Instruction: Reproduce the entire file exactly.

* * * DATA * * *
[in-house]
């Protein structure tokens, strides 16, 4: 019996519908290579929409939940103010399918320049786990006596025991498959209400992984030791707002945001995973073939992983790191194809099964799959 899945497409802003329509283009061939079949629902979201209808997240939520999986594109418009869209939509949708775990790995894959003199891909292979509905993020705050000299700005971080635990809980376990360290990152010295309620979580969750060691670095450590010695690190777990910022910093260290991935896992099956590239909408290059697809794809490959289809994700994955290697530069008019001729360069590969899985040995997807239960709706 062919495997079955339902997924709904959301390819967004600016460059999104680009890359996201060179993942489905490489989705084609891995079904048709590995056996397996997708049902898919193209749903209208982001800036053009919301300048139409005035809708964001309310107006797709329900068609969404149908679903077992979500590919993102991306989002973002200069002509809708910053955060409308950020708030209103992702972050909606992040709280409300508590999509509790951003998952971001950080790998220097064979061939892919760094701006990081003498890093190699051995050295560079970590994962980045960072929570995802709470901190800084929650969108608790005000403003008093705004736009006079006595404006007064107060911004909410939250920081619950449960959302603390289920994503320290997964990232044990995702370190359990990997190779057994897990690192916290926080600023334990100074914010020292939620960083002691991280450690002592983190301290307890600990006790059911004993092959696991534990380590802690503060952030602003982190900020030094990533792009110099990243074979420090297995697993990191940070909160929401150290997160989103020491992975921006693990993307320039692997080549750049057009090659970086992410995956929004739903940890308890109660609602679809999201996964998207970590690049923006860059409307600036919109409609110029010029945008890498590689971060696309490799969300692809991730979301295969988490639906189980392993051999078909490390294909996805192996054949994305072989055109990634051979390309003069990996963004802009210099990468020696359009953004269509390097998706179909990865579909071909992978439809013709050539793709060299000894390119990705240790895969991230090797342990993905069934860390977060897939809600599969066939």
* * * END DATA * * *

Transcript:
[in-house]
């Protein structure tokens, strides 16, 4: 019996519908290579929409939940103010399918320049786990006596025991498959209400992984030791707002945001995973073939992983790191194809099964799959 899945497409802003329509283009061939079949629902979201209808997240939520999986594109418009869209939509949708775990790995894959003199891909292979509905993020705050000299700005971080635990809980376990360290990152010295309620979580969750060691670095450590010695690190777990910022910093260290991935896992099956590239909408290059697809794809490959289809994700994955290697530069008019001729360069590969899985040995997807239960709706 062919495997079955339902997924709904959301390819967004600016460059999104680009890359996201060179993942489905490489989705084609891995079904048709590995056996397996997708049902898919193209749903209208982001800036053009919301300048139409005035809708964001309310107006797709329900068609969404149908679903077992979500590919993102991306989002973002200069002509809708910053955060409308950020708030209103992702972050909606992040709280409300508590999509509790951003998952971001950080790998220097064979061939892919760094701006990081003498890093190699051995050295560079970590994962980045960072929570995802709470901190800084929650969108608790005000403003008093705004736009006079006595404006007064107060911004909410939250920081619950449960959302603390289920994503320290997964990232044990995702370190359990990997190779057994897990690192916290926080600023334990100074914010020292939620960083002691991280450690002592983190301290307890600990006790059911004993092959696991534990380590802690503060952030602003982190900020030094990533792009110099990243074979420090297995697993990191940070909160929401150290997160989103020491992975921006693990993307320039692997080549750049057009090659970086992410995956929004739903940890308890109660609602679809999201996964998207970590690049923006860059409307600036919109409609110029010029945008890498590689971060696309490799969300692809991730979301295969988490639906189980392993051999078909490390294909996805192996054949994305072989055109990634051979390309003069990996963004802009210099990468020696359009953004269509390097998706179909990865579909071909992978439809013709050539793709060299000894390119990705240790895969991230090797342990993905069934860390977060897939809600599969066939």